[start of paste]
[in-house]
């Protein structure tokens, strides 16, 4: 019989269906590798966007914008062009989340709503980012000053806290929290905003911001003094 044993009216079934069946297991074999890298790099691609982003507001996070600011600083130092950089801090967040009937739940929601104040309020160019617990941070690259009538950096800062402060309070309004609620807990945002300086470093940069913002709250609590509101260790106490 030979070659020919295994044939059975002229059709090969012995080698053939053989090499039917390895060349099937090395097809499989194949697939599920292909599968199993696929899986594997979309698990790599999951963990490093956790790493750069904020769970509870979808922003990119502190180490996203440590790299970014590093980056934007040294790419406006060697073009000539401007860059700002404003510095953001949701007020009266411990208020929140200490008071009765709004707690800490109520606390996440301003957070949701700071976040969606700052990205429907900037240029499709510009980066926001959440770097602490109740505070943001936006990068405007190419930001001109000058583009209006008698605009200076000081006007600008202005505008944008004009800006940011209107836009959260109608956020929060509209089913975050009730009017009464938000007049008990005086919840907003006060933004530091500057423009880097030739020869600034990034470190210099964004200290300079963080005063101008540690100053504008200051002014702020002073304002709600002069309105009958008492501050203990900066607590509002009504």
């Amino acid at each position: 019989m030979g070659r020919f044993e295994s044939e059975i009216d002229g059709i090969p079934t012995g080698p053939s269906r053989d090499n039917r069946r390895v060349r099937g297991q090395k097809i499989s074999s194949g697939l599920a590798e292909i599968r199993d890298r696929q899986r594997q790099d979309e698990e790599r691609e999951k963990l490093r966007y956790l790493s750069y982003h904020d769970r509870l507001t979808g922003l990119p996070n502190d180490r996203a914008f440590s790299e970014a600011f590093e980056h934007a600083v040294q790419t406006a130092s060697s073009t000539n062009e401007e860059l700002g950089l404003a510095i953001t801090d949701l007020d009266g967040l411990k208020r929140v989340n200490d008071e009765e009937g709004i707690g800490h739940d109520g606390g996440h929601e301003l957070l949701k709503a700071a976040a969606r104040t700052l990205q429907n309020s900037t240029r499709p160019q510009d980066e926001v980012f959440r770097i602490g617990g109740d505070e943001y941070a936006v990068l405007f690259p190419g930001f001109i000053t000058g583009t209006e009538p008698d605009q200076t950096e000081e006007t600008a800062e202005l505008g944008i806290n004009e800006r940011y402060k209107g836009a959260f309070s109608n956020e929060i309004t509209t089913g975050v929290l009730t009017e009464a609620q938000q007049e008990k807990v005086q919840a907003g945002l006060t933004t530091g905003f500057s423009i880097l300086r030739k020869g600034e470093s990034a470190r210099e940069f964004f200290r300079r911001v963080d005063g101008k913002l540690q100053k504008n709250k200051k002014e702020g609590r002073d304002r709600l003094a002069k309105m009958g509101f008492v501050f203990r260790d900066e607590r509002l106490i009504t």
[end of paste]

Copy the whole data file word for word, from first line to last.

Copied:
[in-house]
């Protein structure tokens, strides 16, 4: 019989269906590798966007914008062009989340709503980012000053806290929290905003911001003094 044993009216079934069946297991074999890298790099691609982003507001996070600011600083130092950089801090967040009937739940929601104040309020160019617990941070690259009538950096800062402060309070309004609620807990945002300086470093940069913002709250609590509101260790106490 030979070659020919295994044939059975002229059709090969012995080698053939053989090499039917390895060349099937090395097809499989194949697939599920292909599968199993696929899986594997979309698990790599999951963990490093956790790493750069904020769970509870979808922003990119502190180490996203440590790299970014590093980056934007040294790419406006060697073009000539401007860059700002404003510095953001949701007020009266411990208020929140200490008071009765709004707690800490109520606390996440301003957070949701700071976040969606700052990205429907900037240029499709510009980066926001959440770097602490109740505070943001936006990068405007190419930001001109000058583009209006008698605009200076000081006007600008202005505008944008004009800006940011209107836009959260109608956020929060509209089913975050009730009017009464938000007049008990005086919840907003006060933004530091500057423009880097030739020869600034990034470190210099964004200290300079963080005063101008540690100053504008200051002014702020002073304002709600002069309105009958008492501050203990900066607590509002009504």
């Amino acid at each position: 019989m030979g070659r020919f044993e295994s044939e059975i009216d002229g059709i090969p079934t012995g080698p053939s269906r053989d090499n039917r069946r390895v060349r099937g297991q090395k097809i499989s074999s194949g697939l599920a590798e292909i599968r199993d890298r696929q899986r594997q790099d979309e698990e790599r691609e999951k963990l490093r966007y956790l790493s750069y982003h904020d769970r509870l507001t979808g922003l990119p996070n502190d180490r996203a914008f440590s790299e970014a600011f590093e980056h934007a600083v040294q790419t406006a130092s060697s073009t000539n062009e401007e860059l700002g950089l404003a510095i953001t801090d949701l007020d009266g967040l411990k208020r929140v989340n200490d008071e009765e009937g709004i707690g800490h739940d109520g606390g996440h929601e301003l957070l949701k709503a700071a976040a969606r104040t700052l990205q429907n309020s900037t240029r499709p160019q510009d980066e926001v980012f959440r770097i602490g617990g109740d505070e943001y941070a936006v990068l405007f690259p190419g930001f001109i000053t000058g583009t209006e009538p008698d605009q200076t950096e000081e006007t600008a800062e202005l505008g944008i806290n004009e800006r940011y402060k209107g836009a959260f309070s109608n956020e929060i309004t509209t089913g975050v929290l009730t009017e009464a609620q938000q007049e008990k807990v005086q919840a907003g945002l006060t933004t530091g905003f500057s423009i880097l300086r030739k020869g600034e470093s990034a470190r210099e940069f964004f200290r300079r911001v963080d005063g101008k913002l540690q100053k504008n709250k200051k002014e702020g609590r002073d304002r709600l003094a002069k309105m009958g509101f008492v501050f203990r260790d900066e607590r509002l106490i009504t």